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Debunking the Minnesota “Conservative” Energy Forum’s Talking Points: Renewables Don’t Strengthen Our National Security, They Weaken It

Most of the conservatives I know strongly believe in limited a government that is primarily focused on enforcing contracts and maintaining law and order. As a result, many conservatives care deeply about having a strong national security to protect the United States from potential threats. National security is often thought of in terms of military might. In this regard, the United States is unparalleled. However, energy is also an indispensable ingredient to keeping America safe, but unfortunately, the Minnesota "Conservative" Energy Forum's advocacy for more wind and solar power doesn't strengthen America's national security, it weakens it. This article is the fourth in...

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Debunking the Minnesota “Conservative” Energy Forum’s “Cleaner and Cheaper” Talking Points: How Clean Are Renewables, Really?

Last week we discussed why the Minnesota "Conservative" Energy Forum's (MNCEF) claim that wind and solar are "cleaner and cheaper" than traditional energy resources like coal, natural gas, and nuclear power is a fraudulent talking point from an economic perspective. Today, we'll examine why wind and solar aren't the environmentally consequence-free energy sources they're often touted as, and discuss better ways to take care of Minnesota's environment for future generations. This article is the third in a series explaining how the Minnesota Conservative Energy Forum is intentionally misleading Minnesota conservatives on energy issues. Everything Has An Impact on the Environment, Even Wind...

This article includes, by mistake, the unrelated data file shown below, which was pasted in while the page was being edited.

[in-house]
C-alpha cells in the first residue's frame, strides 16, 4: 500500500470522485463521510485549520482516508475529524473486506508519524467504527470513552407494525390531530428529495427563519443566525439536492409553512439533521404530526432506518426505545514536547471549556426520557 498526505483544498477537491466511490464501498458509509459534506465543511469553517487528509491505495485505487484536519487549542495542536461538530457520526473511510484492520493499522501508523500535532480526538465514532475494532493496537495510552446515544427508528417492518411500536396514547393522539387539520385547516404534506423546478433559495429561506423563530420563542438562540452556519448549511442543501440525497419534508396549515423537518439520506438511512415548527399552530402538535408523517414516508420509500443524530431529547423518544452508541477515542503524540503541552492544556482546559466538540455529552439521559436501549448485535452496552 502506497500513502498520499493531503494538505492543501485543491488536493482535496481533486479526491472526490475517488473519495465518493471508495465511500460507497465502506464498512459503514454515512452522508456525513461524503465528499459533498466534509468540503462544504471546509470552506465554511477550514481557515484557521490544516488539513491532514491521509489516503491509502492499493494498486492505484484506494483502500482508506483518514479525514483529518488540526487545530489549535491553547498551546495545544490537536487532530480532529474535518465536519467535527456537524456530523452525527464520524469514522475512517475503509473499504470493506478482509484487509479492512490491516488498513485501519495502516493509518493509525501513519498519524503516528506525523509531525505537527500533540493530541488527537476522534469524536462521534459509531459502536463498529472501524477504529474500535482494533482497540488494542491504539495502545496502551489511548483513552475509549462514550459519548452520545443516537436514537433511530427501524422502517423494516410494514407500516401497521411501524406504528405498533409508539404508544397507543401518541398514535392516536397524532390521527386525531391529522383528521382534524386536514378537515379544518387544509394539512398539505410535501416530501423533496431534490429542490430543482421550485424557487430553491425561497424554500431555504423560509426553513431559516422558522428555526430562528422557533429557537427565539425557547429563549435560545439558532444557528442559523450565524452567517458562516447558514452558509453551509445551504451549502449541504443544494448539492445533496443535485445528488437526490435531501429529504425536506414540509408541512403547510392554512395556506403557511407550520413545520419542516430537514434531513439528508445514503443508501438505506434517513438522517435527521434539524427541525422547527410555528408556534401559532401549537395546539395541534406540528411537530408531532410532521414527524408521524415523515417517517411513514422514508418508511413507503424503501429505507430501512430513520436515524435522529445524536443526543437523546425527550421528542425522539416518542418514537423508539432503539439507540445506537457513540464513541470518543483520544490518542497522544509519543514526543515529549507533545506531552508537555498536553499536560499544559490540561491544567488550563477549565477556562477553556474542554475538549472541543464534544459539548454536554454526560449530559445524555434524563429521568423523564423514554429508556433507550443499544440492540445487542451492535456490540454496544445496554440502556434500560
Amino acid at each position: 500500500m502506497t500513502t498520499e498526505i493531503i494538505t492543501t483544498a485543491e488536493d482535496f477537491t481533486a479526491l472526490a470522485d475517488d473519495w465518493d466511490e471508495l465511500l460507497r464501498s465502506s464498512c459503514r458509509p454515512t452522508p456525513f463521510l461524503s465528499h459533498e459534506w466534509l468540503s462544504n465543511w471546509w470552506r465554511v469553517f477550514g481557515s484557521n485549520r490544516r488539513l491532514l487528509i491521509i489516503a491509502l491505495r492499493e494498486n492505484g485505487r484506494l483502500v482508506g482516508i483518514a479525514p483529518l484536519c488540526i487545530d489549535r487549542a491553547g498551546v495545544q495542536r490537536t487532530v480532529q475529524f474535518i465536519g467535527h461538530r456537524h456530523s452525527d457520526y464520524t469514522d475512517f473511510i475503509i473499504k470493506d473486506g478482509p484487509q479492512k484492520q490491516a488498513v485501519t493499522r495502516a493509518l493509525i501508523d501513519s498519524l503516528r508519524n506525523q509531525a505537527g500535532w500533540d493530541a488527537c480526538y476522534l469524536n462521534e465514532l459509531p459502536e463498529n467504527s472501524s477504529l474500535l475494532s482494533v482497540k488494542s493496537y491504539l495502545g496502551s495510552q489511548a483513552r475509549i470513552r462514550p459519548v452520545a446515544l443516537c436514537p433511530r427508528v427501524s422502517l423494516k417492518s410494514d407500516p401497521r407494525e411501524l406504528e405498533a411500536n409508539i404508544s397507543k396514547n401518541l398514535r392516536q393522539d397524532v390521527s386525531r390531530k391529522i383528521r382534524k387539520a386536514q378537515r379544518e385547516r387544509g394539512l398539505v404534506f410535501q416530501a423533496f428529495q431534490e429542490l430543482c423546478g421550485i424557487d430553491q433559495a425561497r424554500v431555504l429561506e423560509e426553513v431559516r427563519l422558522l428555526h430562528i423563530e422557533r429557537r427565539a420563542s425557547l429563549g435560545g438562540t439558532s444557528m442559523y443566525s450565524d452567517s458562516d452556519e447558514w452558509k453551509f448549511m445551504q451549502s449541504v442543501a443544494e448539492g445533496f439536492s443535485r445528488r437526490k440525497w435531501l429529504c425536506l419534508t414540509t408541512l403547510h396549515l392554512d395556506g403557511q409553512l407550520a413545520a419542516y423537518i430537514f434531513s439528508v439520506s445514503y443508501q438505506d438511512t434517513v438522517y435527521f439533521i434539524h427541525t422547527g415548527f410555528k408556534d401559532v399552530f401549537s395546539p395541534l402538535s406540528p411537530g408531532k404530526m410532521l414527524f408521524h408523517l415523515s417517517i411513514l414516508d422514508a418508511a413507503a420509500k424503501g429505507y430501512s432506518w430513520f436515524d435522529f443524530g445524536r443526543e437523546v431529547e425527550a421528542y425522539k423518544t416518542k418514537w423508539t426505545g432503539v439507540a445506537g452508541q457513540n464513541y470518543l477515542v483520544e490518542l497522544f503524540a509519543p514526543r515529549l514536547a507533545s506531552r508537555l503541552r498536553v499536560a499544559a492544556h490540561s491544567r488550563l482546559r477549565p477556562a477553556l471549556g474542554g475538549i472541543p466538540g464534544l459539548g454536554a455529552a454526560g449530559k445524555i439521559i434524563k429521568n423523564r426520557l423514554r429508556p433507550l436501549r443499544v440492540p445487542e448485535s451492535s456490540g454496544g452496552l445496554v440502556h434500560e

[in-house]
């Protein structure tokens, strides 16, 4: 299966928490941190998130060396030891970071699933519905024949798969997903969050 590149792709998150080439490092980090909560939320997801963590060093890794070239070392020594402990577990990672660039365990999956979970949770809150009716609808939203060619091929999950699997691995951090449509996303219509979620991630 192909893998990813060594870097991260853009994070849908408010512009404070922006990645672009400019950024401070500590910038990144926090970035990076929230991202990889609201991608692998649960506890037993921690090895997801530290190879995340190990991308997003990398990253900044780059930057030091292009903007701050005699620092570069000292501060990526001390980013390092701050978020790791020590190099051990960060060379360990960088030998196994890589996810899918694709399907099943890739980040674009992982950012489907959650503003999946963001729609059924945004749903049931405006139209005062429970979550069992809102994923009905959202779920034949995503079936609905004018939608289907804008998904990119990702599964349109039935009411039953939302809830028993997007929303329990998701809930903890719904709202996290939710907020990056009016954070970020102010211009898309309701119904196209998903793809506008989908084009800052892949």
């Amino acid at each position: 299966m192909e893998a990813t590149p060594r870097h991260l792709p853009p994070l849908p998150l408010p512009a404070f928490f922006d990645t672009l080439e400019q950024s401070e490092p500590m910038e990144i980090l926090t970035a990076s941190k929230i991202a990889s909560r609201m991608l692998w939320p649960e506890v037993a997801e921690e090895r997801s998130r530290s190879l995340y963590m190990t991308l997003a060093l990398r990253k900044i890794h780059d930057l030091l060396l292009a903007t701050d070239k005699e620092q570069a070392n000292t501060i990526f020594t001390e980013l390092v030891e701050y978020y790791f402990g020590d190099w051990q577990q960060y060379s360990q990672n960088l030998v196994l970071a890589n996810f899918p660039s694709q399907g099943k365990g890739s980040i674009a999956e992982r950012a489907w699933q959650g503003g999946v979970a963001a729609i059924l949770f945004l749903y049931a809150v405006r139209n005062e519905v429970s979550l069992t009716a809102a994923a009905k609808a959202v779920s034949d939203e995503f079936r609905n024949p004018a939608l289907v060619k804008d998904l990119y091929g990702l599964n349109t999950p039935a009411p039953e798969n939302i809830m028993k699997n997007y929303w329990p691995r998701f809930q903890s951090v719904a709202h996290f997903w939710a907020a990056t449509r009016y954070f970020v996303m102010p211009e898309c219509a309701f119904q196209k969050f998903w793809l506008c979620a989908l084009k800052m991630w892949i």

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Why the Minnesota “Conservative” Energy Forum’s “Cleaner and Cheaper” Slogan is a Fraudulent Talking Point

Yesterday, I wrote about how the Minnesota "Conservative" Energy Forum received nearly 86 percent its funding from the liberal Energy Foundation in 2017, the most recent year for which data are available. While this should raise big red flags for Minnesota conservatives, the policies that MNCEF advocates for are ultimately far more important than where they get their funding. Unfortunately, MNCEF uses this money to try and convince conservative Minnesotans that renewable energy sources like wind and solar are "cleaner and cheaper" than traditional energy sources like coal, natural gas, and nuclear power, even though wind and solar are far more...

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Minnesota Quitting Coal 9 Percent Slower Than The National Average, Despite Electricity Prices Rising 30 Percent Faster

Many Minnesotans like to believe that Minnesota is a "green" state. However, data from the U.S. Energy Information Administration (EIA) shows that Minnesota has reduced its's coal consumption by a slower rate than the nation as a whole from 2001 to 2018. Despite reducing it's coal consumption by a smaller margin than the national average, Minnesota has seen it's electricity prices increase 30 percent faster than the national average. In essence, Minnesota's energy policy has been a massively-expensive failure, and proposals to shut down the remainder of the state's coal plants and replace them with a combination of wind, solar, and natural...